As we suffer through the end of the second year of recession in the U.S., it's hard to remember that in some parts of the world, the global slowdown hasn't been nearly as evident as it is here. Yet in countries where economic prospects look a lot brighter going forward, investors would do well to remember that stock markets don't go up in a straight line -- and eventually, even red-hot investments cool off.

Pedal to the metal
From a macroeconomic perspective, things are starting to look better throughout the world. According to figures compiled by The Economist, GDP growth is expected to return in 2010 to the U.S., Japan, and Europe's major economies, as most countries recover from contracting economic output this year.

Yet several regions never experienced much of a slowdown at all. In particular, China, India, and Indonesia saw minor drops in the rates at which their GDPs were growing, but those growth rates still dwarf what most of the rest of the world is hoping to see, even after the global economy recovers. Brazil saw a significantly greater slowdown, but the South American powerhouse will likely jump back to strong growth in the coming year.

The stock market disconnect
As dreams of a brighter economic future seem to move closer to a reality, you might expect to see stocks in these booming areas continue the breakneck advances they experienced earlier this year. Over the past couple of months, however, even emerging markets have seen their stock gains slow down. That might be a sign of an imminent correction ahead.

In particular, look at how some fairly well-known stocks among the emerging markets have been doing more recently:

Stock

2009 YTD Return

Return Since Oct. 23

Sohu.com (NASDAQ:SOHU)

19.5%

(20.7%)

Petroleo Brasileiro (NYSE:PBR)

94.8%

(4.7%)

Baidu (NASDAQ:BIDU)

217.2%

(4.8%)

China Mobile (NYSE:CHL)

(8.3%)

(7.7%)

ICICI Bank (NYSE:IBN)

94.1%

(4.6%)

Source: Morningstar, Yahoo! Finance. As of Dec. 23.

You can see from this small sample how emerging-market stocks have entered a period of consolidation. Whether individual companies jumped strongly or missed out on the rally, many stocks have stopped rising over the past couple of months. And even when you broaden your outlook to examine entire markets, rather than particular stocks, you can see the same clear signs of a small pullback -- one that could grow larger in 2010, as investors take advantage of the new year to take profits without affecting their 2009 tax bills.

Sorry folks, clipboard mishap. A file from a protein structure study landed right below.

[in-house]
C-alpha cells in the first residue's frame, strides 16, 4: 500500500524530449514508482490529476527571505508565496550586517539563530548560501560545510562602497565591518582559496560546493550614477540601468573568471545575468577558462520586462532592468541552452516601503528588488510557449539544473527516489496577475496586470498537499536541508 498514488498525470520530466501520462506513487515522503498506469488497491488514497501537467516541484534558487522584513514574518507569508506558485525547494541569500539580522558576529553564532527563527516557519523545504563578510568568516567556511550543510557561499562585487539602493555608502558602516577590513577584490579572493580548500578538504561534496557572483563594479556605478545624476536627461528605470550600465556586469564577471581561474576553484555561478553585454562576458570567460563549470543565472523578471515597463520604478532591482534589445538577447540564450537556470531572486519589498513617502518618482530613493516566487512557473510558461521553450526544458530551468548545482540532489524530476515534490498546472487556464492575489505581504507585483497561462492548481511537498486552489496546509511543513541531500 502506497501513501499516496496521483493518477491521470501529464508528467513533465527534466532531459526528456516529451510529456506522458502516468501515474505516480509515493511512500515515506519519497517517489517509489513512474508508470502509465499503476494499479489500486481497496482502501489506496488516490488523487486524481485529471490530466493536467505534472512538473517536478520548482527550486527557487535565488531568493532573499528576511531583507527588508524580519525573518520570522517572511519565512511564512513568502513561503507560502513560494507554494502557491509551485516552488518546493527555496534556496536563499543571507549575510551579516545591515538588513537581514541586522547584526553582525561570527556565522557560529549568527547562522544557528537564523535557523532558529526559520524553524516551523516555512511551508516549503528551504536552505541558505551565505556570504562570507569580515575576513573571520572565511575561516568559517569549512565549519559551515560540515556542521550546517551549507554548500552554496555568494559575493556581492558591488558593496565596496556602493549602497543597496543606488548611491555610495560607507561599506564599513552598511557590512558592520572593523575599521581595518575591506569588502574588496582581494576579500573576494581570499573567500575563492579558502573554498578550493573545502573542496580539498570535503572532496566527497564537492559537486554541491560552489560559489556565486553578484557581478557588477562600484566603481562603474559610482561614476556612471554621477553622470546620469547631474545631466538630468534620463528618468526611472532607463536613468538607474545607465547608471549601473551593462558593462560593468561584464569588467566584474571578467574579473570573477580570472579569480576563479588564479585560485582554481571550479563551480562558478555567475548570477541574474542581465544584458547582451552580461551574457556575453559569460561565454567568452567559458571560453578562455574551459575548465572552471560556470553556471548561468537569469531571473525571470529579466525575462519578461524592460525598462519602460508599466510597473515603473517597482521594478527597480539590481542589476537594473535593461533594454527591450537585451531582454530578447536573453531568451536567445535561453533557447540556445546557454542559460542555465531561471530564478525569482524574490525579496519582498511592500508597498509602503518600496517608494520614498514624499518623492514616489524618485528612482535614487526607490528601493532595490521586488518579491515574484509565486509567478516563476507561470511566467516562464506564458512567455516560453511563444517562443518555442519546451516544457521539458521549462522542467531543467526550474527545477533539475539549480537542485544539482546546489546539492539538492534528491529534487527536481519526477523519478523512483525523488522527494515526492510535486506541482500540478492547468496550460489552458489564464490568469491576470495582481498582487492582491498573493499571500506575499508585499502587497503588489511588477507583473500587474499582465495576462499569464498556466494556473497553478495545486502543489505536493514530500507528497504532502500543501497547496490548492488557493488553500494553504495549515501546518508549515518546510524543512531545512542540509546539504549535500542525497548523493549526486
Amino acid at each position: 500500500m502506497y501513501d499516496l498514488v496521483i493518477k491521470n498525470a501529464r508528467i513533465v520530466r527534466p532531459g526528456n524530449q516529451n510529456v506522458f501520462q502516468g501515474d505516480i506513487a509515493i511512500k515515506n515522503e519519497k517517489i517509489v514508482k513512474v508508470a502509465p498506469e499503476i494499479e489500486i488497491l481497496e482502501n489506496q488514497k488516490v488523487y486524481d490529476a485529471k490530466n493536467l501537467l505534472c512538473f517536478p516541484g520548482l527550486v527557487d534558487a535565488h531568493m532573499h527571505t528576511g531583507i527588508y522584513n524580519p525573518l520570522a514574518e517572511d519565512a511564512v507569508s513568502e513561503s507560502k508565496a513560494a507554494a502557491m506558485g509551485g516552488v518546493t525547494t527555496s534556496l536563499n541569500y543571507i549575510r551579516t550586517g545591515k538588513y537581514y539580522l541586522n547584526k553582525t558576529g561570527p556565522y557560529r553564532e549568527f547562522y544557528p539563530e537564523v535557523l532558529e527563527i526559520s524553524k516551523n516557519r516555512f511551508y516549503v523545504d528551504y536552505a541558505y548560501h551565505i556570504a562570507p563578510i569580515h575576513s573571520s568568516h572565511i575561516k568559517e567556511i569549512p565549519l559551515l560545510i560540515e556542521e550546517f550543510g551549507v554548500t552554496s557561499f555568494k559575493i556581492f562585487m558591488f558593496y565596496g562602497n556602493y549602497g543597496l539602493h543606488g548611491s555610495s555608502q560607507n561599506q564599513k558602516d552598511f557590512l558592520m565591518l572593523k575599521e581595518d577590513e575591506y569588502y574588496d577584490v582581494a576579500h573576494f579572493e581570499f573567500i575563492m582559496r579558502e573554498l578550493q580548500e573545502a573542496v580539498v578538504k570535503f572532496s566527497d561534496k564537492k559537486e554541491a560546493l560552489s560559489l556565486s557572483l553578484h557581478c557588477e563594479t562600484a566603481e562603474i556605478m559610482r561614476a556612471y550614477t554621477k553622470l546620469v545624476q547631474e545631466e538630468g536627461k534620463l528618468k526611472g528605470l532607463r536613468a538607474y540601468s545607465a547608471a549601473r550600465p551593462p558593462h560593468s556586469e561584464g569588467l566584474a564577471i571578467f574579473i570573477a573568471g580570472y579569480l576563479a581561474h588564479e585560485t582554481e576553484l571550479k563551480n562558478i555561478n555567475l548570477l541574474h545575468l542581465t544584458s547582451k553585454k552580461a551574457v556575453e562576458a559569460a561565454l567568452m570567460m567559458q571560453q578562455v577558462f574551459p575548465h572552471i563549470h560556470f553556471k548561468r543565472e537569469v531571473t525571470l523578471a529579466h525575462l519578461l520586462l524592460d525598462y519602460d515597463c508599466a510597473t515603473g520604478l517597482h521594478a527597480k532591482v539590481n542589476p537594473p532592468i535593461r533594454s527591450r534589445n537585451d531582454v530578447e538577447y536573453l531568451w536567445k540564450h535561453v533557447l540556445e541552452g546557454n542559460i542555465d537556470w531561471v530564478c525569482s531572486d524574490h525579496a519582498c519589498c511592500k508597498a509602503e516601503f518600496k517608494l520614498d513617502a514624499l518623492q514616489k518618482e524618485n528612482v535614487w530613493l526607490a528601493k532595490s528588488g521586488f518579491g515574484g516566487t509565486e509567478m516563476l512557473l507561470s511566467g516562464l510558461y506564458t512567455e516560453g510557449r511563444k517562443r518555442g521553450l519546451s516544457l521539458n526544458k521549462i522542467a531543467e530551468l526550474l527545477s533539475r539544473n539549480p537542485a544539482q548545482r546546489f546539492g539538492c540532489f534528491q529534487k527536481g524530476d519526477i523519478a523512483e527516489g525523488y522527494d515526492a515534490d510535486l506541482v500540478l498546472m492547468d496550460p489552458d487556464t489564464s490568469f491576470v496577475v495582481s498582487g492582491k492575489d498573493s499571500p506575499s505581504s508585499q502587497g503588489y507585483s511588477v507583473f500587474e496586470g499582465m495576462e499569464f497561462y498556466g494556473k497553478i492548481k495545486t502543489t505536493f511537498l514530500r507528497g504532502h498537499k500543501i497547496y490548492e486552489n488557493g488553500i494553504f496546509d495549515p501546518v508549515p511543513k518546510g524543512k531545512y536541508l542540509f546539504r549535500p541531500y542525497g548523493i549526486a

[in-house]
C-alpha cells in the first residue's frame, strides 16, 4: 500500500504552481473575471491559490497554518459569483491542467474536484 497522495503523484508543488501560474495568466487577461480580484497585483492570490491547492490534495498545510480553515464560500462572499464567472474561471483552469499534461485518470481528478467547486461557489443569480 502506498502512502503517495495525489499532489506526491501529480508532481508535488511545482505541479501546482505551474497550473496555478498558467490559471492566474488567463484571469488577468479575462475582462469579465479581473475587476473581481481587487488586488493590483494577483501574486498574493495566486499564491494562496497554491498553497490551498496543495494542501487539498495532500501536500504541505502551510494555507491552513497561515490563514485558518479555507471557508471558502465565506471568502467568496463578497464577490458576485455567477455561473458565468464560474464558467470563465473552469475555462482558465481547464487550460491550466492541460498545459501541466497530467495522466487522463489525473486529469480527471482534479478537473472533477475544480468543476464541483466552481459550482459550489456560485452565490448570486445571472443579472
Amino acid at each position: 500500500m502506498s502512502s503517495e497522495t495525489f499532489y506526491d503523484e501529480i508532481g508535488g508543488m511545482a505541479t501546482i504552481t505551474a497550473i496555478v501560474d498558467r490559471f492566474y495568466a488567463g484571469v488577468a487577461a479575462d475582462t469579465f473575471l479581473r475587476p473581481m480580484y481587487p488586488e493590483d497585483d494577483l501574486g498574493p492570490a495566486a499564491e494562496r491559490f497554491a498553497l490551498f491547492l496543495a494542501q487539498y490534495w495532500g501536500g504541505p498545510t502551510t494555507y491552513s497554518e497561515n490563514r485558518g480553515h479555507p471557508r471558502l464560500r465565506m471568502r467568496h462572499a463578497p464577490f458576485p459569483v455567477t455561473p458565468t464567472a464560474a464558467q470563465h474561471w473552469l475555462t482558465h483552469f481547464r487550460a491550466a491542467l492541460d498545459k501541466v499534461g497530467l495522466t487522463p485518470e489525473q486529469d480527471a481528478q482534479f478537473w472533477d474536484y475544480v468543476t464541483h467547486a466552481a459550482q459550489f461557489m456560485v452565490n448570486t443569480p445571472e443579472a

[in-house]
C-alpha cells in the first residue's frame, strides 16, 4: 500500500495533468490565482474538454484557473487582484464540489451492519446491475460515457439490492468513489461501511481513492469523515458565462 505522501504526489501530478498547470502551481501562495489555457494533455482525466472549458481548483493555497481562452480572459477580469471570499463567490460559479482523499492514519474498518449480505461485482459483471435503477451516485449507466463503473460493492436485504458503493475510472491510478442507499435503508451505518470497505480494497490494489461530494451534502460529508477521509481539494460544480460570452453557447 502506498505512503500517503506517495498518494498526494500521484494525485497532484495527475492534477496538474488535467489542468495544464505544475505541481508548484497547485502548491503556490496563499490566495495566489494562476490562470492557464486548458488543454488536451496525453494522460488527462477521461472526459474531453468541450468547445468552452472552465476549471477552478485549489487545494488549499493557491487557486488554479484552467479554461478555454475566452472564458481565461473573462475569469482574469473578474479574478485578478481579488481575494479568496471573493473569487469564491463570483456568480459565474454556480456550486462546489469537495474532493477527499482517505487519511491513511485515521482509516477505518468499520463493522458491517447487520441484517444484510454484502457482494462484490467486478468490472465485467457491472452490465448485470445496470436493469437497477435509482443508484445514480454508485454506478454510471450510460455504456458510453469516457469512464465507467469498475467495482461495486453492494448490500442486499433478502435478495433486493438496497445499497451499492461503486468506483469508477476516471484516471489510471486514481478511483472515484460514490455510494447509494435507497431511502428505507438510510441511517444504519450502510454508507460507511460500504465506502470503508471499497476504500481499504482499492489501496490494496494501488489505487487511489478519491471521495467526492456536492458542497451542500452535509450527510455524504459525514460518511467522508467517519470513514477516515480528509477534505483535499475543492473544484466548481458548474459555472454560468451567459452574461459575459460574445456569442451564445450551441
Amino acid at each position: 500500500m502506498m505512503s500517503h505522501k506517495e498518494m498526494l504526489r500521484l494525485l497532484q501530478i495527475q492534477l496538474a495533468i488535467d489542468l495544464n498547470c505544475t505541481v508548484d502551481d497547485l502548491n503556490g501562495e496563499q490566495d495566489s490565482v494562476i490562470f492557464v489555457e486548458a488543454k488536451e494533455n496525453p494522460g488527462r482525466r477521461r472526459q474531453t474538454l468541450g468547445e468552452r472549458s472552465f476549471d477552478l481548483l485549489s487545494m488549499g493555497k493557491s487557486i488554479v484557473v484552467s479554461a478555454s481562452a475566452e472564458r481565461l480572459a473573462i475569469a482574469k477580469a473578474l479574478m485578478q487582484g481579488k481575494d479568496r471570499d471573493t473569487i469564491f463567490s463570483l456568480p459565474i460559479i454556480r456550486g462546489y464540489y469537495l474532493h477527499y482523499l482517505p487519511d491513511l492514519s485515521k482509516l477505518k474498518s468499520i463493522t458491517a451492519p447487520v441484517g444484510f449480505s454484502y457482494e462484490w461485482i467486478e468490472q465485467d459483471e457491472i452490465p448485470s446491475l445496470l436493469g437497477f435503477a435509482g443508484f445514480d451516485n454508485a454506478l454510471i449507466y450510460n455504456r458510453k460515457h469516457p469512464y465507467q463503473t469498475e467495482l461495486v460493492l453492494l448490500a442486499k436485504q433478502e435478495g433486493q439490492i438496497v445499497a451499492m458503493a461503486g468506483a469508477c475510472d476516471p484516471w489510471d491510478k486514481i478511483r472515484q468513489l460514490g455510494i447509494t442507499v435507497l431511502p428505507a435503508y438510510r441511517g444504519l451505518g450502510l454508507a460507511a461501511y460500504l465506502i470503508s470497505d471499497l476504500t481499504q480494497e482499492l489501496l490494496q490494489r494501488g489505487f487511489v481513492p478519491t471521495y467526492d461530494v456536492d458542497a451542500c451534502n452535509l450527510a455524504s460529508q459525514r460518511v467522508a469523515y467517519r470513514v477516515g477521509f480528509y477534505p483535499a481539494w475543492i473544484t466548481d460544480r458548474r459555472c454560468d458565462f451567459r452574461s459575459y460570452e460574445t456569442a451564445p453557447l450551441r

The right move right now
Any time you think about selling, you need to ask another question at the same time: What will you do with the proceeds of your stock sale? Recently, a commentary in Barron's suggested that investors were starting to give up their obsession with emerging-markets investing in favor of U.S. stocks in the small- and mid-cap space. Given the gains that stocks like JDS Uniphase (NASDAQ:JDSU) and Green Mountain Coffee Roasters (NASDAQ:GMCR) have seen this year, that's not surprising.

Yet while small domestic companies certainly have attractions of their own, you shouldn't see a more significant pullback in emerging-markets stocks as a signal that you should sell all your holdings. Regardless of the short-term fluctuations in stocks, those economies have solid fundamentals that are likely to shine through in their long-term market prospects for decades to come.

It'd make more sense to take a close look at your international exposure and make sure it's in line with where you want it to be. After a year of huge gains, you may find yourself with a far greater share of your overall assets invested in emerging markets than you intended. Taking profits to restore a comfortable risk level in your portfolio makes a lot of sense, especially right now after the big rally in stocks.

Think long-term
From the big-picture angle, though, the long-term key is whether emerging-markets economies can continue to grow at the rates many expect. If they do, then even a substantial correction may simply look like a brief hiccup compared to the returns ground-floor investors earn by sticking with their emerging-markets investments.

Tim Hanson feels like a kid in a candy shop. Find out what he's picking as the best stocks to buy today.

Fool contributor Dan Caplinger would love to see some of his favorite stocks get a whole lot cheaper. He doesn't own shares of the companies mentioned in this article. Baidu, Green Mountain Coffee Roasters, and Sohu.com are Motley Fool Rule Breakers recommendations. Petroleo Brasileiro is a Motley Fool Income Investor pick. Try any of our Foolish newsletters today, free for 30 days. The Fool's disclosure policy always sees light at the end of the tunnel.